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Effective Exercises for Thigh Pain

by Jaydee Vykoukal, PT, DPT September 29, 2021 0 Comments

senior thigh stretching

When it comes to thigh pain, regardless of the cause, location, or severity, most people will experience pain, stiffness, swelling, and trouble completing normal daily activities. Performing the right exercises for thigh pain can help relieve these symptoms and help prevent further injury. Keep scrolling to find useful stretches and exercises that target each region of your thigh muscles. 

Best Exercises for Thigh Pain

What exercise is best for your thigh pain will depend on where you are experiencing pain. If your pain is severe, hard to pinpoint with palpation, or you can’t seem to find a position that gives you relief, it’s best to talk to your doctor first to rule out more serious issues like spine cord compression, nerve damage, fracture, or cancer.

Inner Thigh Exercises

The inner thigh gets sores most often from a strain of the groin muscles, also known as the hip adductors. This is typical with high impact activities, aging, sports, hip weakness, or lack of a warm up.

Supine Adductor Stretch with Strap

This is a simple inner thigh stretching exercise can be a great pain and stiffness reliever for groin pain. While there are many different postures you can assume to stretch the groin, the use of a stretch strap while lying on your back is a great way to feel supported.

  • Lie on your back with both knees bent and feet flat on the floor
  • Grab your stretch strap and place it around the ball of the foot of the leg you want to stretch, hold the strap with the opposite hand
  • First, straighten the knee toward the ceiling, adjusting the angle as needed if your hamstrings are too tight
  • Then, let the leg fall out toward the side toward the floor as far as possible, with the inner thigh facing up toward the ceiling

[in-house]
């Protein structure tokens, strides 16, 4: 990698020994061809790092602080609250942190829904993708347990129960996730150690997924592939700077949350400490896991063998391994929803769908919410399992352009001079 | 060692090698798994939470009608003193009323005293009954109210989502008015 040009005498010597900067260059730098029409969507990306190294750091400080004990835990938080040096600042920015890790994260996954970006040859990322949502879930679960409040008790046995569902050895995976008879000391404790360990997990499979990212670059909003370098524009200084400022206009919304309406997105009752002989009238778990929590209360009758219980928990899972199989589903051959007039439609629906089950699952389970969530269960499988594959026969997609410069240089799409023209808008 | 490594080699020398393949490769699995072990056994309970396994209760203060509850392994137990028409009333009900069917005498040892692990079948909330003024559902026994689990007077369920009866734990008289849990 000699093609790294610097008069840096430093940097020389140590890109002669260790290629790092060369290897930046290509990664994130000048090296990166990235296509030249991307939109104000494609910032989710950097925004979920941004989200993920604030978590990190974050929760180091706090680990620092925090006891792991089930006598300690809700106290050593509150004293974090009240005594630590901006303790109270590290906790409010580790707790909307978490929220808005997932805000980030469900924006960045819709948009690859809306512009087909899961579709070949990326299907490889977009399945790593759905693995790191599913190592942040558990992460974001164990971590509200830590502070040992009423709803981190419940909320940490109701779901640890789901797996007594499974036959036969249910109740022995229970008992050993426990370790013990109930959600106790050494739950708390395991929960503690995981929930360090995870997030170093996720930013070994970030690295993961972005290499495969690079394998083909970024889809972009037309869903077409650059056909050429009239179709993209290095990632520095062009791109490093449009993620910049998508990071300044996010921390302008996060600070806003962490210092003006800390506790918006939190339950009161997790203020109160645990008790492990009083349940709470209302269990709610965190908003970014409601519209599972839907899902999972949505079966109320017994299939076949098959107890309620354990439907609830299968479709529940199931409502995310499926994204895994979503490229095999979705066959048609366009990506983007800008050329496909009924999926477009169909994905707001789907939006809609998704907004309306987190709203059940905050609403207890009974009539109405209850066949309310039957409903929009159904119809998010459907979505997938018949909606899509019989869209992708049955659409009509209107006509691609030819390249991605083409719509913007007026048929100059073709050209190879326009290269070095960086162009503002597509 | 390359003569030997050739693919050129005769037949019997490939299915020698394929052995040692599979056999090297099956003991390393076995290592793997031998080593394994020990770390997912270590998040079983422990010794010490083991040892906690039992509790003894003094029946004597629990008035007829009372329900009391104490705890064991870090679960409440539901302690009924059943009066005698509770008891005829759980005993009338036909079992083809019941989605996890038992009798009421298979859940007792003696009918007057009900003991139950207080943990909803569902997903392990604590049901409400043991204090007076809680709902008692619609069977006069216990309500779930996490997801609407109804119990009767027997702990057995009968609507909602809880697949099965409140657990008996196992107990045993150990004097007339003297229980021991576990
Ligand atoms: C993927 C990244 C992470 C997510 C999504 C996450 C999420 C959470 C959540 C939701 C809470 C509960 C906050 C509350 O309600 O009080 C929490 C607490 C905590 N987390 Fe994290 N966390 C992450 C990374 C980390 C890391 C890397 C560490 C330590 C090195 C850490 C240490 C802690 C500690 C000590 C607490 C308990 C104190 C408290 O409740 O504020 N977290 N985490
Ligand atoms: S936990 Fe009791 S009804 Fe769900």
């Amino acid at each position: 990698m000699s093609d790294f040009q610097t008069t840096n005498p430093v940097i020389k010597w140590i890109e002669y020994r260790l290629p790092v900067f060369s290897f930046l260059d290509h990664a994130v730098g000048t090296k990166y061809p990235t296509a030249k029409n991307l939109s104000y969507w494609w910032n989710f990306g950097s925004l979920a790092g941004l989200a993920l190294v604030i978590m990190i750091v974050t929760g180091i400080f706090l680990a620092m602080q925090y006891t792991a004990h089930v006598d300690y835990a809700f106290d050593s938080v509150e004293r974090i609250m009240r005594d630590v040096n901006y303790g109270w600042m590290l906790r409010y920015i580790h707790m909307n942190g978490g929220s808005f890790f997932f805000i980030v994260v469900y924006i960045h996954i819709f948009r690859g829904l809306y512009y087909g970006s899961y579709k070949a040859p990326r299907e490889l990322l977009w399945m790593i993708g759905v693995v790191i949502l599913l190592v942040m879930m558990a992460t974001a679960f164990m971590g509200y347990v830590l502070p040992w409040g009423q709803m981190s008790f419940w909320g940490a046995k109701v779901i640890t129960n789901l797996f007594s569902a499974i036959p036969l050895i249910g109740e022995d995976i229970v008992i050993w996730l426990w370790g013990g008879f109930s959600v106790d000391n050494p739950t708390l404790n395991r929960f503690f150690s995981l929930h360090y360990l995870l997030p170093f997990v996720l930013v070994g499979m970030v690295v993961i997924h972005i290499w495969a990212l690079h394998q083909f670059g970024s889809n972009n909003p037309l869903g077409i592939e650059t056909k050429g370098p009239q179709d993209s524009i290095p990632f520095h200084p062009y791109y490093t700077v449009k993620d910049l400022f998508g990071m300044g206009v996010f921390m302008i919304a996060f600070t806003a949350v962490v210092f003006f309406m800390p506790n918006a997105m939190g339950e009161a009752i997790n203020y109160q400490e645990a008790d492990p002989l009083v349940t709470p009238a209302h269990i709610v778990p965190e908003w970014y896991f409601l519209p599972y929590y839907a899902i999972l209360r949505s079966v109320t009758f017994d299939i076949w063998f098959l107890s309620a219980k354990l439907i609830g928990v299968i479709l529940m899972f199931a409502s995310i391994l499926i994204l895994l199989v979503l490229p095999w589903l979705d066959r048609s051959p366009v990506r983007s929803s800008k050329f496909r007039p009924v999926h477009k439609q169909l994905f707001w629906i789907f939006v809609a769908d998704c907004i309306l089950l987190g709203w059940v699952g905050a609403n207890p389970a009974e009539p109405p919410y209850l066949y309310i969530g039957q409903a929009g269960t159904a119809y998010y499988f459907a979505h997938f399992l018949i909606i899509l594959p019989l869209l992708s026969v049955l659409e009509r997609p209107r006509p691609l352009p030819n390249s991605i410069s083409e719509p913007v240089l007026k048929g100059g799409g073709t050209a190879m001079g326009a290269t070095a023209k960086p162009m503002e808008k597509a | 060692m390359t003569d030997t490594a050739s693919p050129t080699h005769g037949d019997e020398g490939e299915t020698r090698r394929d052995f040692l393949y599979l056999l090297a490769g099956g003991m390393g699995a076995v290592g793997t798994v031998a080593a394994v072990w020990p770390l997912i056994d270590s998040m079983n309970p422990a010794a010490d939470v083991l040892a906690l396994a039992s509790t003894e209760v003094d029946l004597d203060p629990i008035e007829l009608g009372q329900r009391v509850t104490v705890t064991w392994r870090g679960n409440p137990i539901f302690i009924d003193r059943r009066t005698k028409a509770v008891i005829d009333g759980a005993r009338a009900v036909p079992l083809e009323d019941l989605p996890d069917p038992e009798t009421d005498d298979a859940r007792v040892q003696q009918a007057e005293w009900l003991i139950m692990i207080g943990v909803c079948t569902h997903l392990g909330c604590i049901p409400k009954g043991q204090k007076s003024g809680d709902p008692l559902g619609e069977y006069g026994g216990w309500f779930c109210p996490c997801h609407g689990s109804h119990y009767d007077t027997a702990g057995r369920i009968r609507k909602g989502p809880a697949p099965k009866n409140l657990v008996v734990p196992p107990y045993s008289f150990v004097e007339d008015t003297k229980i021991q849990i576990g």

• Support your leg with the strap, moving until you feel a strong inner thigh stretch
  • Hold for 30+ seconds for 2-3 sets

Alternatives, you can try sitting in a butterfly stretch or getting into a standing side lunge.

Side-Lying Hip Adduction

This strengthening exercise looks simple but can be difficult when dealing with inner thigh pain. Always start gently and assess how it feels before increasing difficulty.

  • Lie on your side with the leg you want to exercise on the bottom
  • Bend and rotate the top hip and knee so that you can place your foot flat on the ground in front of the knee of the thigh that’s still touching the ground
  • Keep your hips stacked and knee straight as you tense up the inner thigh as you start to lift your lower leg straight up toward the ceiling
  • Hold for 2-3 seconds, going as high as you can tolerate, before slowly returning to the floor
  • Repeat 10-15 times for 2-3 sets

Other potential options include side lunges, standing hip adduction with a loop resistance band, or single leg balance.

Outer Thigh Exercises

When dealing with pain of the outer thigh, there are two primary areas that tend to be the culprit: the hip abductors (the side of the glutes) and the strong fibrous iliotibial band (ITB) that runs down the entire side of the leg. Pain in these areas can aggravate hip pain or hip bursitis too.